WEBINAR: Learn, Respect, Cultivate Relationships: Indigenous Relations 101
Written by Intengine in partnership with ECO Canada
ECO Canada’s training program, Building Environmental Aboriginal Human Resources (BEAHR), aims to increase the participation of Indigenous talent in the environmental sector by developing meaningful relationships with Indigenous communities that are founded on respect.
Presented by Brad Spence, member of the Saddle Lake First Nation and an Indigenous Relations Specialist at ECO Canada, this webinar on Indigenous relations in Canada, covers the basics of what you need to know on the topic.
Webinar: Indigenous Relations 101
Hosted by: ECO Canada
EP Member: Price: Free
Non-Member Price: Free
Webinar Length: 60 mins
Career Stage: Mid-Career, Senior
Coming to know Indigenous cultures takes time, especially as the various Indigenous cultures are non-homogenous in their traditions and values. Those within Indigenous cultures learn through the lifelong process of experience and the passing down of traditions orally. In Canada, Indigenous peoples comprise the fastest-growing demographic, with more than 70 Indigenous languages being kept alive.
Brad goes over the history of commonly confusing terminology used to refer to Indigenous peoples, explaining those which are outdated and those which are preferred. The concept of Elders is also clarified, including their duties and what is required to be considered an Elder.
If you’re doing business in Canada, you’re doing business with the Indigenous. Brad outlines core Indigenous business values, stressing the importance of finding a way to normalize them in our world today.
Learn how to attend Indigenous ceremonies and meetings respectfully with the appropriate attire and protocol.
There are different groups of Indigenous peoples in Canada, including Métis, Inuit, and First Nations. Métis peoples are of European and Cree ancestry, with the largest Métis population residing in Alberta.
Some challenges faced by Métis individuals include unclear determination of land claims, loss of culture, and inequality. The Inuit reside in Northern Canada and are comprised of 8 primary groups.
Some of the challenges faced by the Inuit include transportation on difficult terrain and food acquisition. For the Inuit, water is considered extremely sacred. First Nations are the largest group with over 635 bands across the country. Being a First Nations individual, Brad begins speaking on his culture by reviewing primary aspects of First Nation knowledge and tradition.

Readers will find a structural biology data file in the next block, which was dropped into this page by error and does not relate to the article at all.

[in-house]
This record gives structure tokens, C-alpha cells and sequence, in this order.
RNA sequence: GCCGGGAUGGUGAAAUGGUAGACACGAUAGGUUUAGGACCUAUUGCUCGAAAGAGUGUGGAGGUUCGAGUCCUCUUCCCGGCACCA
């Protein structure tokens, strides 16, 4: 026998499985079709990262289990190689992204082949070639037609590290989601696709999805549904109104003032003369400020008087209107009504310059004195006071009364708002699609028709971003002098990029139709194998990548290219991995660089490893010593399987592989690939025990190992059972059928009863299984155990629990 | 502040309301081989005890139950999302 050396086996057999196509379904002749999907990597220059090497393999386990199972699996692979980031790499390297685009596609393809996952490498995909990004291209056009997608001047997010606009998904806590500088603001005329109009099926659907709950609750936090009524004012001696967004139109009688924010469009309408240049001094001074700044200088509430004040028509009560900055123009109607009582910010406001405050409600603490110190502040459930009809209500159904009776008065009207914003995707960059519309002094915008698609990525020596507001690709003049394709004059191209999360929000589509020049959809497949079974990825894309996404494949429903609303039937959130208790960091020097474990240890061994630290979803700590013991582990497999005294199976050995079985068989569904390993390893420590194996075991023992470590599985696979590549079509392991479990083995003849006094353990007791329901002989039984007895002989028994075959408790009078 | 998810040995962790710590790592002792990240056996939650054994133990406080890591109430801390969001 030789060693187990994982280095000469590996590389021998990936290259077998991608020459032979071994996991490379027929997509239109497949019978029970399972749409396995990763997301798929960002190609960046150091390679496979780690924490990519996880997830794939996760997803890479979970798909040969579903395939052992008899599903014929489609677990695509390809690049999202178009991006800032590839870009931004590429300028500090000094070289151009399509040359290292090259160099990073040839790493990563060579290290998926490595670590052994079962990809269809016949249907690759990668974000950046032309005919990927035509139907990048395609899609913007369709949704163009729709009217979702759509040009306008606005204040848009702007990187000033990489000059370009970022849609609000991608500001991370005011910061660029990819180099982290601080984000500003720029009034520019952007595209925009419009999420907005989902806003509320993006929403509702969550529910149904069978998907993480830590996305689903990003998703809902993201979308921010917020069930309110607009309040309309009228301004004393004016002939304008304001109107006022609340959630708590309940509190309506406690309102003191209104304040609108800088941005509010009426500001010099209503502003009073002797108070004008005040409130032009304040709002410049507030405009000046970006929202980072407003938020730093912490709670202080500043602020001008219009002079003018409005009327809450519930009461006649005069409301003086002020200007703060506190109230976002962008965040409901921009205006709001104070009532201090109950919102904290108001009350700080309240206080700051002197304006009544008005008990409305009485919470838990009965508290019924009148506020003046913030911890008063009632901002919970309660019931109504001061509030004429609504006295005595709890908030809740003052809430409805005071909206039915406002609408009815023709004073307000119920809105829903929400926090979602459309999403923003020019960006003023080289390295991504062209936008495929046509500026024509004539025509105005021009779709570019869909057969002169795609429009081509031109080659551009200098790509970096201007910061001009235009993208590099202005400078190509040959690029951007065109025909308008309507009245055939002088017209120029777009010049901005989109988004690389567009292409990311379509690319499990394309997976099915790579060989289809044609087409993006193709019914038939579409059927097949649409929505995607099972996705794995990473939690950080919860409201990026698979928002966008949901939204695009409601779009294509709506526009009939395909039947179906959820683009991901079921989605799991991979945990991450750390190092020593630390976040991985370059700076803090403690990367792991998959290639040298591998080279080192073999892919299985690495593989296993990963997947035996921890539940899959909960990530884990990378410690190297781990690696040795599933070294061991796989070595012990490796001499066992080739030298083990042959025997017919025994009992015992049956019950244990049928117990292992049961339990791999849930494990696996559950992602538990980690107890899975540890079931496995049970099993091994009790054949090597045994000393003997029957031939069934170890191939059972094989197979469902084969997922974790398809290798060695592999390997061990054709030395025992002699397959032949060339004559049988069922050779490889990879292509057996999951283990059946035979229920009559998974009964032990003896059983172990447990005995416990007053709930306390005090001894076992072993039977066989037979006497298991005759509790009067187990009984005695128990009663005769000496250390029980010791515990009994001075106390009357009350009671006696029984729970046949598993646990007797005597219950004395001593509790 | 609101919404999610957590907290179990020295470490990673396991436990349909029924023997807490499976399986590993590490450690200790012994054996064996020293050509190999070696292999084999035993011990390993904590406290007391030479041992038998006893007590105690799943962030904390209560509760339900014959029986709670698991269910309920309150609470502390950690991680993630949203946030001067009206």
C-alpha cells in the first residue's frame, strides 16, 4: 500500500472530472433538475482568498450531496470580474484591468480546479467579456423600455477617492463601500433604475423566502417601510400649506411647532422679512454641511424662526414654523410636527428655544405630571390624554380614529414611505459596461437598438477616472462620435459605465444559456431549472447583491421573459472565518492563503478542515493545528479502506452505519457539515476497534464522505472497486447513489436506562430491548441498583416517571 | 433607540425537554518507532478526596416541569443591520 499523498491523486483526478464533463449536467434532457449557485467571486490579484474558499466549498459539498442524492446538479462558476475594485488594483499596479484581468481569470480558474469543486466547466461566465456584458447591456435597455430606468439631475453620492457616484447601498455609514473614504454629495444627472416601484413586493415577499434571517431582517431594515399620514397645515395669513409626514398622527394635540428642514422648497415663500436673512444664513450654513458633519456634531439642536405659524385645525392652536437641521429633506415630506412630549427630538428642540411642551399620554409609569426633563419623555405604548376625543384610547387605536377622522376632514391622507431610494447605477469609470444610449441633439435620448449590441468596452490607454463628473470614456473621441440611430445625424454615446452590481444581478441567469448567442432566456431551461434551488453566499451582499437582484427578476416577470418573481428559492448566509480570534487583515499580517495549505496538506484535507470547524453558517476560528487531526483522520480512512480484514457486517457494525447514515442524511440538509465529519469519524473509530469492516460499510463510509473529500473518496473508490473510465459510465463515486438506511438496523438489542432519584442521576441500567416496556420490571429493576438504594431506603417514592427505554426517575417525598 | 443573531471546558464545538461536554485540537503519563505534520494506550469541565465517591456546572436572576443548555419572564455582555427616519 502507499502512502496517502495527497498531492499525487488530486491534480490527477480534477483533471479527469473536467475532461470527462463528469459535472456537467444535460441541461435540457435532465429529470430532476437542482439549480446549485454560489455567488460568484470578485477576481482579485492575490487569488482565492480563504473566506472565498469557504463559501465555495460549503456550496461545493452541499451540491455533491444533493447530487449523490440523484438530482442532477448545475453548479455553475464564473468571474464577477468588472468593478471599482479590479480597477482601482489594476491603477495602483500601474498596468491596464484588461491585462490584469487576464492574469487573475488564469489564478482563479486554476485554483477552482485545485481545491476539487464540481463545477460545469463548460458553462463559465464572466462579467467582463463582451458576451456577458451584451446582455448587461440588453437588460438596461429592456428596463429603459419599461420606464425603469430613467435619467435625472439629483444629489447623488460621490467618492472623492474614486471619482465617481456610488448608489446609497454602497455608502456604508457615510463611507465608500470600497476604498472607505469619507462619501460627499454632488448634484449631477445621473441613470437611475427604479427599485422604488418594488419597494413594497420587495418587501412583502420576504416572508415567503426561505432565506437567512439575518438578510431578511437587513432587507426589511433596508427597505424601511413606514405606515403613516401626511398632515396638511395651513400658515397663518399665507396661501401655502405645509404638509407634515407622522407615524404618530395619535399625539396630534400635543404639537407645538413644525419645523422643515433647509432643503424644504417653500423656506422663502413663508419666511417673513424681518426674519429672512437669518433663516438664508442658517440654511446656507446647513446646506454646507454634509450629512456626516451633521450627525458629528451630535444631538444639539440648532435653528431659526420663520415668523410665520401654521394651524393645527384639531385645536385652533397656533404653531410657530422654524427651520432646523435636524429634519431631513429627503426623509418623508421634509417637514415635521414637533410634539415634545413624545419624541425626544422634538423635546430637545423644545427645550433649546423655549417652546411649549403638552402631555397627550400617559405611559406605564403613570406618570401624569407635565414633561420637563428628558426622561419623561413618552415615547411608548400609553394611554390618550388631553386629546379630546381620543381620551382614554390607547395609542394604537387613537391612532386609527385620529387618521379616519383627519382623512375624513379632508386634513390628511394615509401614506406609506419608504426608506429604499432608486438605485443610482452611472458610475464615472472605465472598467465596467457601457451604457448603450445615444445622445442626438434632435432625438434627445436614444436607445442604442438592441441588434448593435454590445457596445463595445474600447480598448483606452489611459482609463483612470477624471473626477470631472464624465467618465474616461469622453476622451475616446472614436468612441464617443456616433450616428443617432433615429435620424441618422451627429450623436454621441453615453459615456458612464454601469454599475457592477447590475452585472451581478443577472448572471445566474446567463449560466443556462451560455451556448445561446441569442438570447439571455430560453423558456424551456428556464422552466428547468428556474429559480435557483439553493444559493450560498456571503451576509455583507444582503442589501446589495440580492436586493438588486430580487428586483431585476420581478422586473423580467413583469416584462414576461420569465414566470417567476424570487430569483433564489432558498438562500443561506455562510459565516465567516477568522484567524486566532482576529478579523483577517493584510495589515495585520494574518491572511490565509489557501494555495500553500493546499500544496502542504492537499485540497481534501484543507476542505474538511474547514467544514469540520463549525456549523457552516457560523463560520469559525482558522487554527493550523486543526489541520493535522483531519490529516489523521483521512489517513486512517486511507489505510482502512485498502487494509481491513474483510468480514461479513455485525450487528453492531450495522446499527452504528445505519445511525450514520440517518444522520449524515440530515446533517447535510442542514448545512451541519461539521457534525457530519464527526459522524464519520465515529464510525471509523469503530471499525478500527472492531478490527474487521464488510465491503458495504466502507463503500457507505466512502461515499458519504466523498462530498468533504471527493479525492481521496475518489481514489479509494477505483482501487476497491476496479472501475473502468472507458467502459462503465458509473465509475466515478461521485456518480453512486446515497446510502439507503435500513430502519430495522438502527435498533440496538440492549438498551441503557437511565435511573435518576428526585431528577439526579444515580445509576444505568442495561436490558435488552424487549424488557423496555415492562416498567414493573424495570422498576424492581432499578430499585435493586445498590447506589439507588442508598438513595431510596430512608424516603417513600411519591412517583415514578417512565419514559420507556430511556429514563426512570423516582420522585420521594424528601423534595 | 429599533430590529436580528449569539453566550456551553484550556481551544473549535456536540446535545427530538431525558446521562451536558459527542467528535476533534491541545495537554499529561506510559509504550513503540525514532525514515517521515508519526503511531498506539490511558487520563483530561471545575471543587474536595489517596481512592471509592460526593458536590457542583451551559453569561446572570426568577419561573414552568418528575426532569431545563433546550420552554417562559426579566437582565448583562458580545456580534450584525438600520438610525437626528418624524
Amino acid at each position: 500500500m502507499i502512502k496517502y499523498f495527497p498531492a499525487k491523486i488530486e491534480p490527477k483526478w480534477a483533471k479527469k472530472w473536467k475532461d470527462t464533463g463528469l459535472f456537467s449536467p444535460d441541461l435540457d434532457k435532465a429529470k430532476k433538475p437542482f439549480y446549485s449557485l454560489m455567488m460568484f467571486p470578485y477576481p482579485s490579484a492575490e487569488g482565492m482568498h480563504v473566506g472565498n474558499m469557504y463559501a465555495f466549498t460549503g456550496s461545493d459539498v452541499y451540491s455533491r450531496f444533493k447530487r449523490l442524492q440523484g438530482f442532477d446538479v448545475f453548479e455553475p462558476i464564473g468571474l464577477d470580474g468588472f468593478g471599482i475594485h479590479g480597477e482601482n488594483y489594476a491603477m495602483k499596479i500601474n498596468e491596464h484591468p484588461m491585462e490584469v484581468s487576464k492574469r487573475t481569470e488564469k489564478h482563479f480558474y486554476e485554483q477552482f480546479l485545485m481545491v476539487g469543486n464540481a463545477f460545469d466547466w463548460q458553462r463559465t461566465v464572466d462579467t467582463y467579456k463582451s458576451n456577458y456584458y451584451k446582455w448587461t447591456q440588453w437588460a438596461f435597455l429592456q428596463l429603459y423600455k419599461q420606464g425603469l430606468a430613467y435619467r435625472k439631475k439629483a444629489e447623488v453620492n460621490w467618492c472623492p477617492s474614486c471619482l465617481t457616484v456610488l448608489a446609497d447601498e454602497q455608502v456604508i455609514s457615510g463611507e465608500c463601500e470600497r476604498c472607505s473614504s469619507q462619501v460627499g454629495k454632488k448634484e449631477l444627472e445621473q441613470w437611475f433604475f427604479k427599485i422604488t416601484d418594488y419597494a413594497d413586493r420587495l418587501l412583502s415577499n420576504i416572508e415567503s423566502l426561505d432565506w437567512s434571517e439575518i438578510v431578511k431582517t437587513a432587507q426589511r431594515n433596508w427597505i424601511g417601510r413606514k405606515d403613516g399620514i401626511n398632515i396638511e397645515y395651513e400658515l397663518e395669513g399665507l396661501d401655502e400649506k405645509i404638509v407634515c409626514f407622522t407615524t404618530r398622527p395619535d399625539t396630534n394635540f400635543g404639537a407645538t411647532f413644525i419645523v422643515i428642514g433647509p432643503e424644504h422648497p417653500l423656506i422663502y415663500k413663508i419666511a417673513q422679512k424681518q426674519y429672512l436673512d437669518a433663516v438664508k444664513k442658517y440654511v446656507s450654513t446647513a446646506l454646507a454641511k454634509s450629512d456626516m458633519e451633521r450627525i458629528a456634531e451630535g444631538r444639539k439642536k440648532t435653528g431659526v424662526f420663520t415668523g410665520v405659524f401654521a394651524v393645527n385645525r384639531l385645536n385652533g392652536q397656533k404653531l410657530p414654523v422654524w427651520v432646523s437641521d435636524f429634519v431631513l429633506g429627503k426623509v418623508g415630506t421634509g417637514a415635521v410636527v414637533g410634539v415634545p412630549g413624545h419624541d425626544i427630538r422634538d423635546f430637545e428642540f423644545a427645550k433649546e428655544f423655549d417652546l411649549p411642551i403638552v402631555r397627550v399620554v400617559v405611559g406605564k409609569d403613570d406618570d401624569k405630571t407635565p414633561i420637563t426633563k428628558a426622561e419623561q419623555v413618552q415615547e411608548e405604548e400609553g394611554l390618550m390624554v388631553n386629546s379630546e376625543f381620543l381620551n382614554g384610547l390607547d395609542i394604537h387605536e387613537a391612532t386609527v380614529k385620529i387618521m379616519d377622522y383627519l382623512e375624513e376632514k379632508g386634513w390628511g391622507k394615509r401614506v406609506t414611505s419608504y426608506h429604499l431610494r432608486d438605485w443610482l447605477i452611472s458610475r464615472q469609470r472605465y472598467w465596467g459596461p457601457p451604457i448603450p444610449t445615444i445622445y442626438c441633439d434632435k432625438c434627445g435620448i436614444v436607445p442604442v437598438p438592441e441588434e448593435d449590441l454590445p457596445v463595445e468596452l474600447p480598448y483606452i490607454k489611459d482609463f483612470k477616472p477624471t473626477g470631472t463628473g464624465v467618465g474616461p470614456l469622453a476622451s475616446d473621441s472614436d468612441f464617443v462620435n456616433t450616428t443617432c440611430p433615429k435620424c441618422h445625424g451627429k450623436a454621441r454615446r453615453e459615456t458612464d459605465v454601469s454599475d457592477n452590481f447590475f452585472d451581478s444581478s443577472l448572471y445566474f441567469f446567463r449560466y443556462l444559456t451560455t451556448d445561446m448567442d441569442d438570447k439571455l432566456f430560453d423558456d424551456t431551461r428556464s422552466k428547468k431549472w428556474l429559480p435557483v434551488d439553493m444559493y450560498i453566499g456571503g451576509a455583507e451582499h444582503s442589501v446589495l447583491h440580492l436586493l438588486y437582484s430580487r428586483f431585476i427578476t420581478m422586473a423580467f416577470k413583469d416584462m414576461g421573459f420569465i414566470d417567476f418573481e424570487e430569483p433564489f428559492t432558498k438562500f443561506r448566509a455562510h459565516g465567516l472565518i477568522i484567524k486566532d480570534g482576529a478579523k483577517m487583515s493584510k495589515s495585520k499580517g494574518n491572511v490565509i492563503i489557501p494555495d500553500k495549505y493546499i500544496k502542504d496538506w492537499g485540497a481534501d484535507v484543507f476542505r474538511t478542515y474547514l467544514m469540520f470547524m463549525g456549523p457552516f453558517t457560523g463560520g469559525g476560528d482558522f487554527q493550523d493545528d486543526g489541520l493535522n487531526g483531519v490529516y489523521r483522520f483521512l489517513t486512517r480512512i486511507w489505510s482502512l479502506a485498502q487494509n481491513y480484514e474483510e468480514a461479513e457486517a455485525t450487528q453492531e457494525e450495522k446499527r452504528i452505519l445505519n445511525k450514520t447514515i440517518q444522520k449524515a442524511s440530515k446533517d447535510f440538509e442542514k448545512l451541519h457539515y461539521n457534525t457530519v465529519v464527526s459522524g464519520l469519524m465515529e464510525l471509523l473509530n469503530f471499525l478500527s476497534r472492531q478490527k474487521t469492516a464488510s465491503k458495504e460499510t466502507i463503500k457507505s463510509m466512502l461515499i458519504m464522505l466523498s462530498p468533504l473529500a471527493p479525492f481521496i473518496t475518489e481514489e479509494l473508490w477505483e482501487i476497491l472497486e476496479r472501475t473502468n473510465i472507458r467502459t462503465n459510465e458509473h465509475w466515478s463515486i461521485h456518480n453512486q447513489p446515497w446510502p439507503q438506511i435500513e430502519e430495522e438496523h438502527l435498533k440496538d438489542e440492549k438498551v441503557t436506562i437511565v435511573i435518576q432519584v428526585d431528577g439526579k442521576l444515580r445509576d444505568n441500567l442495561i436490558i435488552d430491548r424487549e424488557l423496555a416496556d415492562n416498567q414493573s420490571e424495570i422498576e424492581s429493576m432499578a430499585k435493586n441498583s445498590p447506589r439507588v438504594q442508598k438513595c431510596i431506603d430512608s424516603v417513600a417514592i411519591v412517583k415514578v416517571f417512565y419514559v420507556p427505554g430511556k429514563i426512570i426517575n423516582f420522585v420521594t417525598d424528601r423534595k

Some challenges faced by First Nations include loss of culture, poverty, and the Indian Act, among many. Racism against the Indigenous peoples in Canada has affected the lives of many. The Indian Act, which only pertained to First Nations, placed laws against speaking their own language and gathering in groups larger than 3.
The negative effects of the Residential School System and the “60’s Scoop”, both of which were implemented with the intention of assimilation, are still felt to this day. In 1982, significant legal protection of Indigenous peoples was confirmed through section 35 of the Constitution Act.
Today, the focus is on truth and reconciliation. This Indigenous Awareness training aims to educating us all on the histories, traditions and beliefs of Indigenous communities in Canada.
Through webinars such as these, staff and management are called on to learn about Indigenous culture, including residential schools' history and rights infringement. The crown now protects treaty rights, which include a requirement of consultation prior to government action, respect of traditions such as fishing and hunting, and land rights.
ECO Canada intends to enhance and cultivate relationships with Indigenous peoples and wishes to inspire you to do the same. Through education, information, and a foundation of respect, ECO Canada believes that long-term, mutually beneficial relationships with Indigenous peoples are possible.
This webinar is meant for non-indigenous people
ECO Canada is the steward for the Canadian environmental workforce across all industries.
From job creation and wage funding, to training and labour market research – we champion the end-to-end career of an environmental professional.
Our aim is to promote and drive responsible, sustainable economic growth while also ensuring that environmental care and best practice is a priority
ECO Canada: https://intengine.com/directory/profile
EP (Environmental Professional) Membership: https://eco.ca/about-us/programs-services/designations-memberships/
About: Expert: Frances Edmonds, HP Canada – Head of Sustainable Impact and Expert: Amy Castator, WWF Canada – Specialist
If you like this, try the following:
WEBINAR: Barriers to Indigenous Recruitment
WEBINAR: Learn, Respect, Cultivate Relationships: Indigenous Relations 101 https://eco.ca/online-learning/indigenous-awareness-101/
WEBINAR: Indigenous Relations- Cultural Sensitivity https://eco.ca/online-learning/cultural-self-reflection-indigenous-cultural-sensitivity-training/
WEBINAR Building Canada’s Cleantech Workforce Opportunities and Challenges https://eco.ca/online-learning/building-canadas-cleantech-workforce-opportunities-and-challenges/ based on this report: https://eco.ca/new-reports/cleantech-canada-workforce/
WEBINAR: Sustainable Procurement: Purchasing the Future We Want https://eco.ca/online-learning/sustainable-procurement-purchasing-the-future-we-want/
WEBINAR: Job opportunities in Canada’s Energy Efficiency Sector https://www.eco.ca/training/webinar/job-opportunities-in-canadas-energy-efficiency-sector/
and our Thought Leader Series with ECO Canada CEO, Kevin Nilsen
How ECO Canada helps -solutions
- Student co-op placement funding
- Full time job subsidies of up to 80%
- Online courses
- EPt, EP, EP Auditor (CEA), EP Auditor (EMSLA) designations